My Beaujolais shown here with salade Lyonnais, assorted greens and herbs seasoned with a mustard vinaigrette, scattered with croutons, and crowned with a poached egg.

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Linen napkins, heavy cutlery, and glasses. Bouchons treat their customers right.

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Of all the bouchons I eat in in Lyon, Café Comptoir Abel is my favorite. Reputed to be the oldest and most authentic bouchon in Lyon, its waiters are gruff and efficient but the food is faultless.

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Saucissons de Lyon aux lentilles (sausages with lentils) changes my life, and I don’t say that lightly. Slices of pork sausage and globules of fat ooze succulence. Spoon in now a serving of lentils; little things with a big hit of mustard, tantalizing textures. It’s a magical spell of acid on smoke, salt on fat. I’m bewitched.

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My Bin experiences his own epiphany, the beef fillet with morels. The beef is softness incarnate, a raft of pleasure carrying morel mushrooms. Dark and delicate, the cone-shaped fungi boosts the earthiness of the red wine sauce. This dish has so imprinted itself on my husband’s taste memory that he tells me, “We’ll come back to Lyon just to eat this again.”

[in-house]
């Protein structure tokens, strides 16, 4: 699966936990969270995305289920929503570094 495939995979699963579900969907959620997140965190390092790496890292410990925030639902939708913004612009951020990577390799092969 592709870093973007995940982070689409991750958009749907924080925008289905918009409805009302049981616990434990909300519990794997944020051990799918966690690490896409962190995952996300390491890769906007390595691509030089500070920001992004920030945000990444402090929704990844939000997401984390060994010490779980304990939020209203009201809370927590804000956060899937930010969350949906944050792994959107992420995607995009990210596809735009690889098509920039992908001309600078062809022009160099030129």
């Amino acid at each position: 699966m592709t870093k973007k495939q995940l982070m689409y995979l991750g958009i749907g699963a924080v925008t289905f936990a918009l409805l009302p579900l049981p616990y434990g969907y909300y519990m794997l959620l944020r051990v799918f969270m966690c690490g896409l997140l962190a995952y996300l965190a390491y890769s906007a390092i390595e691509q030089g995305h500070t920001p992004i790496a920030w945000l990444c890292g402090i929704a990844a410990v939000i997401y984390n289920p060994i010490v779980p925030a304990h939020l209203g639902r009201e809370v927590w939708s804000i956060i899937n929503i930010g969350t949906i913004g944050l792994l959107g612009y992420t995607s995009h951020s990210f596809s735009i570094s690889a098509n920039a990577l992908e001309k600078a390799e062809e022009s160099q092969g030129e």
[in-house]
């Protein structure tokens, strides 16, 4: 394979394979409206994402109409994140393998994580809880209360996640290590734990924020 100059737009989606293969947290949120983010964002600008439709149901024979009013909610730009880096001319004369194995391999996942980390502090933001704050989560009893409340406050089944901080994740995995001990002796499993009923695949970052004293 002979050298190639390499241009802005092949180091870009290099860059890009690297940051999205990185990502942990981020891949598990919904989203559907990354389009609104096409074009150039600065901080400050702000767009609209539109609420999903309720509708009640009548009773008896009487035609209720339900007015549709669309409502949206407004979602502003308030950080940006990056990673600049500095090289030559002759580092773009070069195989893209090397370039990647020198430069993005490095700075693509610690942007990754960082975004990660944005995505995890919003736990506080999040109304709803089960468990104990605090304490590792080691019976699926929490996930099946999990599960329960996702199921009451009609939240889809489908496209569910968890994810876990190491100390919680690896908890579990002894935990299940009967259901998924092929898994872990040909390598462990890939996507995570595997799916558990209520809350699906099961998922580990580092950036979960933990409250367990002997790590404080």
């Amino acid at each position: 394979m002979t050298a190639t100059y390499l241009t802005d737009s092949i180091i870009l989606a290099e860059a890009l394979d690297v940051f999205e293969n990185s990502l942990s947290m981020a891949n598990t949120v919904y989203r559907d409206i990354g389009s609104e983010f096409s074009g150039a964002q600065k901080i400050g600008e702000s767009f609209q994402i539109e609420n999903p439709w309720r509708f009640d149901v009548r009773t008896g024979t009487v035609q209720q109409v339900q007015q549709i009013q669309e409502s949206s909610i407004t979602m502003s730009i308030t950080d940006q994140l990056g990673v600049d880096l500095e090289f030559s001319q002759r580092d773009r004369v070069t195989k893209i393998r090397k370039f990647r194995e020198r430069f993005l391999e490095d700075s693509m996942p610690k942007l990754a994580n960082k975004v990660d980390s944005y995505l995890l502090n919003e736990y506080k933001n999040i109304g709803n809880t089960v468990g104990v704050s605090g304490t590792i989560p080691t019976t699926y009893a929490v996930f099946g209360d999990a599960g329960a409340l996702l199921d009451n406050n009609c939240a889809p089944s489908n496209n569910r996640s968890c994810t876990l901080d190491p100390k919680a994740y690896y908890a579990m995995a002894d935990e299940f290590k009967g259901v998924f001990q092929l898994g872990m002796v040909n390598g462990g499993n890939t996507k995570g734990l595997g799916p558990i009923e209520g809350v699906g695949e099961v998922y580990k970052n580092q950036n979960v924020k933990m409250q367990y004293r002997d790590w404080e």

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Wanting to try something new, I have the hen with a sauce veloutée. It tastes like a gamier chicken.

Traboules

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Away from the cobblestone streets and deep within some buildings are Lyon’s traboules. These are secret (and dark!) passages wending their way through the apartment blocks and beneath the streets. There are about 315 passages linking 230 streets, a total length of 50 kilometers. These secret ways date from the Roman times and were built by canuts (silk weavers) to dispatch their wares in bad weather. It’s very cool in these traboules, the thickness of the walls shutting out any sound.

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The unassuming door that leads to a traboule.

Specialties of Lyonnais cuisine & food I really enjoy

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I make sure to try cervelle de canut, literally:”silk weaver’s brain.” Favored by Lyon’s canuts (silk weavers), it’s called such because it’s either a statement of the intelligence of the canuts or because it was thought to resemble brains. It’s more pungent than I expect it to be, one of those dishes that defies preconceptions.

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St.-Marcellin, a white cheese made with goat’s or cow’s milk. As it ages, its sheen changes from light blue to red and it becomes so soft it’s got to be eaten with a spoon. In the photo above, a wedge of bread serves the purpose.